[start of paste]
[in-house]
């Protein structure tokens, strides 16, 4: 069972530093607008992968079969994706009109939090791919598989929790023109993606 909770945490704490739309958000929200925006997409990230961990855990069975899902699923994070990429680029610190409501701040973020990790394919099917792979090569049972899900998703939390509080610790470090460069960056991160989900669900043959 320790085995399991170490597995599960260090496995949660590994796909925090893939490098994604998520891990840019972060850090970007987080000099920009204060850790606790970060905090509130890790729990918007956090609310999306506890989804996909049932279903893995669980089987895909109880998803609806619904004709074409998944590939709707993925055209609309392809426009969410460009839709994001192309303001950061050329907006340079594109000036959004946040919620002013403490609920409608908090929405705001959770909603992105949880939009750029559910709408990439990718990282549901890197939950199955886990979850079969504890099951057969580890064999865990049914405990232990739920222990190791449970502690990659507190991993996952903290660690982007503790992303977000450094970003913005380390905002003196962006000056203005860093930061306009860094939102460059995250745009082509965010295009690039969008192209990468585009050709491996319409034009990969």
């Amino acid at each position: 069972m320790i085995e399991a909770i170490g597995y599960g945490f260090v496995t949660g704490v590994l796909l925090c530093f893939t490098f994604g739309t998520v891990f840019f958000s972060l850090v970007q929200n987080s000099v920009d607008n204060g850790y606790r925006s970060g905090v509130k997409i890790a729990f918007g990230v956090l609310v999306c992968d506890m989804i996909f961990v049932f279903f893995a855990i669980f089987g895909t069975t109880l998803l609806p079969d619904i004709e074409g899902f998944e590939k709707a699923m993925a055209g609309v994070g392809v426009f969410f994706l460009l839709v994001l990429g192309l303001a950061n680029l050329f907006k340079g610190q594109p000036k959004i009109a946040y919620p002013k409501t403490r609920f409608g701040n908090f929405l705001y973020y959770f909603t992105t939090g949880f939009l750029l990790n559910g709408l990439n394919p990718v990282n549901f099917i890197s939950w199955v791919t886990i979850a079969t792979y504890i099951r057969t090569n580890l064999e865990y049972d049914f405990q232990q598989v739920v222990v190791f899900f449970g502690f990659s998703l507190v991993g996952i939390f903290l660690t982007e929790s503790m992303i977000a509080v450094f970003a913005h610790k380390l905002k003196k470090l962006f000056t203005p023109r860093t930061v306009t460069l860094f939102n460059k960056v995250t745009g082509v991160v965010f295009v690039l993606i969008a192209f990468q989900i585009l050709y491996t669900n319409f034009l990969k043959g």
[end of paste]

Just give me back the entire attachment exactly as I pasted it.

[in-house]
């Protein structure tokens, strides 16, 4: 069972530093607008992968079969994706009109939090791919598989929790023109993606 909770945490704490739309958000929200925006997409990230961990855990069975899902699923994070990429680029610190409501701040973020990790394919099917792979090569049972899900998703939390509080610790470090460069960056991160989900669900043959 320790085995399991170490597995599960260090496995949660590994796909925090893939490098994604998520891990840019972060850090970007987080000099920009204060850790606790970060905090509130890790729990918007956090609310999306506890989804996909049932279903893995669980089987895909109880998803609806619904004709074409998944590939709707993925055209609309392809426009969410460009839709994001192309303001950061050329907006340079594109000036959004946040919620002013403490609920409608908090929405705001959770909603992105949880939009750029559910709408990439990718990282549901890197939950199955886990979850079969504890099951057969580890064999865990049914405990232990739920222990190791449970502690990659507190991993996952903290660690982007503790992303977000450094970003913005380390905002003196962006000056203005860093930061306009860094939102460059995250745009082509965010295009690039969008192209990468585009050709491996319409034009990969």
């Amino acid at each position: 069972m320790i085995e399991a909770i170490g597995y599960g945490f260090v496995t949660g704490v590994l796909l925090c530093f893939t490098f994604g739309t998520v891990f840019f958000s972060l850090v970007q929200n987080s000099v920009d607008n204060g850790y606790r925006s970060g905090v509130k997409i890790a729990f918007g990230v956090l609310v999306c992968d506890m989804i996909f961990v049932f279903f893995a855990i669980f089987g895909t069975t109880l998803l609806p079969d619904i004709e074409g899902f998944e590939k709707a699923m993925a055209g609309v994070g392809v426009f969410f994706l460009l839709v994001l990429g192309l303001a950061n680029l050329f907006k340079g610190q594109p000036k959004i009109a946040y919620p002013k409501t403490r609920f409608g701040n908090f929405l705001y973020y959770f909603t992105t939090g949880f939009l750029l990790n559910g709408l990439n394919p990718v990282n549901f099917i890197s939950w199955v791919t886990i979850a079969t792979y504890i099951r057969t090569n580890l064999e865990y049972d049914f405990q232990q598989v739920v222990v190791f899900f449970g502690f990659s998703l507190v991993g996952i939390f903290l660690t982007e929790s503790m992303i977000a509080v450094f970003a913005h610790k380390l905002k003196k470090l962006f000056t203005p023109r860093t930061v306009t460069l860094f939102n460059k960056v995250t745009g082509v991160v965010f295009v690039l993606i969008a192209f990468q989900i585009l050709y491996t669900n319409f034009l990969k043959g």